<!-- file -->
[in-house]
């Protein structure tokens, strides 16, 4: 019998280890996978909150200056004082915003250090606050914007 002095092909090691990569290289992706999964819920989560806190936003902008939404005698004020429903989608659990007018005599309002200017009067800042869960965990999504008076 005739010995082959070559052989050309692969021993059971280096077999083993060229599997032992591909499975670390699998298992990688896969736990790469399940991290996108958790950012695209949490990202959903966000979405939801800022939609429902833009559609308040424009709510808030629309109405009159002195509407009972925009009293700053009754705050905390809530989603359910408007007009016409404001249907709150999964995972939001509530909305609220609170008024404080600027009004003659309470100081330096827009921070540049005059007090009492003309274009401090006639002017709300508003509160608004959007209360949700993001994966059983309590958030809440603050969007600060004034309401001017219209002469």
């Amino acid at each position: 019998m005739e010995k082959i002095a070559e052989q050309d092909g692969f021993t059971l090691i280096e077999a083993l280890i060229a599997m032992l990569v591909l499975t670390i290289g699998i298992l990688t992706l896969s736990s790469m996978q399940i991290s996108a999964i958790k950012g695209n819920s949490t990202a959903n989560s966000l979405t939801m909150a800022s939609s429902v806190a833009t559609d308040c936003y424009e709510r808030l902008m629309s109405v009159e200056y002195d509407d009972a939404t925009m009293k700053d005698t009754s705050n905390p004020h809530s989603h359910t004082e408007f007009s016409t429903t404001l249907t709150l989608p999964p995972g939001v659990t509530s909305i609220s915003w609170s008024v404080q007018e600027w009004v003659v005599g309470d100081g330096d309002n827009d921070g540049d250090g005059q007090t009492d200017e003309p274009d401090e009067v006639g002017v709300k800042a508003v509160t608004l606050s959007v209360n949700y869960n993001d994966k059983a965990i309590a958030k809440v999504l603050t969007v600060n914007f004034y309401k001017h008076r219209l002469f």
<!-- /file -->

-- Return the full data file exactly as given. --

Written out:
[in-house]
């Protein structure tokens, strides 16, 4: 019998280890996978909150200056004082915003250090606050914007 002095092909090691990569290289992706999964819920989560806190936003902008939404005698004020429903989608659990007018005599309002200017009067800042869960965990999504008076 005739010995082959070559052989050309692969021993059971280096077999083993060229599997032992591909499975670390699998298992990688896969736990790469399940991290996108958790950012695209949490990202959903966000979405939801800022939609429902833009559609308040424009709510808030629309109405009159002195509407009972925009009293700053009754705050905390809530989603359910408007007009016409404001249907709150999964995972939001509530909305609220609170008024404080600027009004003659309470100081330096827009921070540049005059007090009492003309274009401090006639002017709300508003509160608004959007209360949700993001994966059983309590958030809440603050969007600060004034309401001017219209002469």
């Amino acid at each position: 019998m005739e010995k082959i002095a070559e052989q050309d092909g692969f021993t059971l090691i280096e077999a083993l280890i060229a599997m032992l990569v591909l499975t670390i290289g699998i298992l990688t992706l896969s736990s790469m996978q399940i991290s996108a999964i958790k950012g695209n819920s949490t990202a959903n989560s966000l979405t939801m909150a800022s939609s429902v806190a833009t559609d308040c936003y424009e709510r808030l902008m629309s109405v009159e200056y002195d509407d009972a939404t925009m009293k700053d005698t009754s705050n905390p004020h809530s989603h359910t004082e408007f007009s016409t429903t404001l249907t709150l989608p999964p995972g939001v659990t509530s909305i609220s915003w609170s008024v404080q007018e600027w009004v003659v005599g309470d100081g330096d309002n827009d921070g540049d250090g005059q007090t009492d200017e003309p274009d401090e009067v006639g002017v709300k800042a508003v509160t608004l606050s959007v209360n949700y869960n993001d994966k059983a965990i309590a958030k809440v999504l603050t969007v600060n914007f004034y309401k001017h008076r219209l002469f």